Spent a few days in Hakone recently - specifically near Owakudani. Getting away from the hustle n bustle of the metropolis for a while is always nice.
Filling up before we head off by car. Regular now down to 97 yen per liter - used to be nearly double a while ago.
Trains are convenient but you cant really stop half way to get out and explore - unless you are good at jumping off trains.
We always try to travel when others are not - would spend most of our time in traffic if we did. Spent 5 hours in traffic once when driving out of Tokyo on a Saturday. This time we went on a Monday morning.
Arrive at our destination and go to grab some grub.
Mmmmmmmm. Just had brekkie but feel hungry as I write this.
Owakudani is translated as "Great Boiling Valley" and is located in a volcanic area which experienced eruptions 3000 years ago. The area was once known as Jigokudani or "Hell Valley" but was renamed to Owakudani just for the Emperors visit in 1876.
Today the area still emits sulfuric fumes and these eggs are boiled in the naturally hot waters turning them black. Consuming one egg is said to extend ones life by 7 years. One can eat up to two eggs but eating 3 is not recommended.
Something for dessert.
Some local dumplings.
Kitty-chan gets hard boiled.
There is "Kuro-Tamago" at the time of running out of stock and pardon it, please.
Be knowist that some of the volcanic gas in the area can be dangerous and they recommend that you do not stay in the area for too long. If you notice your skin turning green together with bleeding around your eyes and ears - then get the hell out of there.
You are forbidden to enter the valley if you are:-
- A person who is asthmatic and has delicate bronchitis
- A person who has heart disease
- A person of weak constitution
- A person who doesn't feel well except for the above (?)
- A person who is under the influence of liquor
Despite the warnings, everybody still goes into the valley.
Trekking up the mountain.
Volcanic gasses approaching.
"And this is what the volcanic gasses look like. Never inhale the gasses like this" *inhales deeply* "as it will damage your lungs permanen..." *drops to floor*
Kagami enjoys the scenery.
The black eggs are boiled in this area and carried down to the shops near the parking lot by a cart thingy on a rope way.
The sulfuric gasses smell of a mixture of farts, eggs and smelly cheesy feet.
Drinking this sacred water will enable you to catch bullets between your eyelids.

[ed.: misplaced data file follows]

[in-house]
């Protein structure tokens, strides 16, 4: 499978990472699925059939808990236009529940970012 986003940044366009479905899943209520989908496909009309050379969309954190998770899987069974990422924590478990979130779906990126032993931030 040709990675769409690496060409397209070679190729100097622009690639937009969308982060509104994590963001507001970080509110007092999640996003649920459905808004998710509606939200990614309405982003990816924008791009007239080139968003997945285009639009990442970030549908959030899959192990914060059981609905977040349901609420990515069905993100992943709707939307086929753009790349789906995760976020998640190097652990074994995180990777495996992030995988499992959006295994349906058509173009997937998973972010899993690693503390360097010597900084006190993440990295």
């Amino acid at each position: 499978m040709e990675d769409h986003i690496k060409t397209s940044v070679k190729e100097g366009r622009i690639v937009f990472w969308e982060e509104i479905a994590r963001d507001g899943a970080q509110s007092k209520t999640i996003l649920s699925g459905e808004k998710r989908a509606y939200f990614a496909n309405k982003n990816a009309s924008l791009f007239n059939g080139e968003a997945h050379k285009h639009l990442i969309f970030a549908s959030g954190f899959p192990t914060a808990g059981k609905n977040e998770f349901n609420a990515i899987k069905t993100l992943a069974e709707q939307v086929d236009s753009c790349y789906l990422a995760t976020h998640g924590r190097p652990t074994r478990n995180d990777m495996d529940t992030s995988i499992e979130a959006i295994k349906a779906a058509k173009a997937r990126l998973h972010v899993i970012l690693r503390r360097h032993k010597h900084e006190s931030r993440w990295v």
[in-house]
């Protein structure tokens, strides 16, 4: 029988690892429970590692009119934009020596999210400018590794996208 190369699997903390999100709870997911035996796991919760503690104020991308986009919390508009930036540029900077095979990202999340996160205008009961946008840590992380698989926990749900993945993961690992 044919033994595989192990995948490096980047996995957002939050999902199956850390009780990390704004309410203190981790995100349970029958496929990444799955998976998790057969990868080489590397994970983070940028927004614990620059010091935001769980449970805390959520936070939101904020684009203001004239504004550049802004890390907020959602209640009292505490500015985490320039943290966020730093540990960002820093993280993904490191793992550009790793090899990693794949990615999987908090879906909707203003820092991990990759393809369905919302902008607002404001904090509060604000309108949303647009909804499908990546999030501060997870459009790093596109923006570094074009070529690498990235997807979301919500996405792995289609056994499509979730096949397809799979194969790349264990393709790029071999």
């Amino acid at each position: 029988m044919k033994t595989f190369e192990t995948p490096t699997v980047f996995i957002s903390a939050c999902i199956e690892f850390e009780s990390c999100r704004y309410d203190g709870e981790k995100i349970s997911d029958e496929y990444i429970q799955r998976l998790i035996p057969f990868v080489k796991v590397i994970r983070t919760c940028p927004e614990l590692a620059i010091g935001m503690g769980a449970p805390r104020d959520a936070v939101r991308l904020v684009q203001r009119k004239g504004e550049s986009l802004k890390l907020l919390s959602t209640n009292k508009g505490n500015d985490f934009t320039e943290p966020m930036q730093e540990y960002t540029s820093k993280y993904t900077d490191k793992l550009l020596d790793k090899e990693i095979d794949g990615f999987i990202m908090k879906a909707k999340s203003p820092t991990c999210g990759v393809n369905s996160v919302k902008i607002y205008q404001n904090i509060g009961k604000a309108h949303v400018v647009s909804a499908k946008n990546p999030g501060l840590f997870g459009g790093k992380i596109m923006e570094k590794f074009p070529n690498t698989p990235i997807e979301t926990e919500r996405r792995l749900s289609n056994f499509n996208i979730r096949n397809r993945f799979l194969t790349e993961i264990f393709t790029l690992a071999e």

Mount Fuji can be seen from the valley on a clear day - on a cloudy day one can see a load of clouds.
After spending a few hours at the valley its back to the hotel.
On the way to the room - some spare Yukata in the corridor.
The rooms are Washiki - the term for traditional Japanese.
Comes with a unit bathroom - a huge sheet of plastic which has been molded to provide the hygiene area. Thought these were incredibly cool when I first came to Japan to experience them.
At most traditional hotels, there is some tea and snacks on placed on the table in your room which are also conveniently sold at the hotel store. Here we have some Shiitake (mushroom) tea and some dumplings.
Traveled with wifey and former colleague Jay from Amazon together with his wife and little boy.
Jay also used to work at Microsoft and currently works on the Payment systems at Amazon - an incredible engineer and Program Manager.
Dinner was a full course of yummy traditional Japanese dishes.
Chawan Mushi - its egg with some bits of dead animals inside.
Salmon in pastry thingy.
Bits n pieces boiled in hot water.
Huge bowl of something.
Final dish - rice, miso soup and pickles.
Dessert with Kagami.
A stroll outside the hotel after dinner.
The main lobby in the hotel. They had cutie girls running up to you with hot lemon drinks ^^
Gorgeous packaging of foodstuffs at the hotel store.
Picked up a bunch before heading back to Tokyo.
As with most traditional hotels, when you check in, you are asked what time you want to have dinner. They ask for a few reasons. The first reason is so that they can control how many folks are using the dining hall and the other reason is so that they can go and prepare your bed which is ready for you after eating.
Notice how they moved the tables away to set up the futon which is stored away in the cabinet.
The hotel has its own hot spring onsen both indoors and outdoors.
The process is that you take off all your clothes and walk into the bathing room in your birthday kit. Only after washing off can you head to the hot baths.
We previously had a few folks from the US come over who didn't want to go to an onsen because they didn't like the thought of showing everybody their bouncy dolphin or pururin oppai.
Folks staying at the hotel generally wear the yukata provided - its comfortable and easy to remove as many enjoy the onsen a few times a day.
The breakfast in the morning is buffet style.
Some Hanjuku Tamago or half boiled egg.
Cloudy the previous day but gorgeous blue skies the next morning.
Park the car half way to enjoy the view. Watching the trees on the mountain rippling in the wind was lovely.
On the road back to Tokyo.
Stopping again to catch some views.
The road seems to wind on forever going down the mountain...
...and our carnavi shows you what it was like. This is Intestine Valley.
Gorgeous drive back to the metropolis.
And back in Tokyo - work awaits with some Okonomiyaki for lunch.
Then its out to Shibuya for the night for meetings.
Absolutely love Tokyo but over parts of Japan are lovely too. Have seen some of it but want to spend time this year seeing more. Where do you or would you travel when visiting Japan?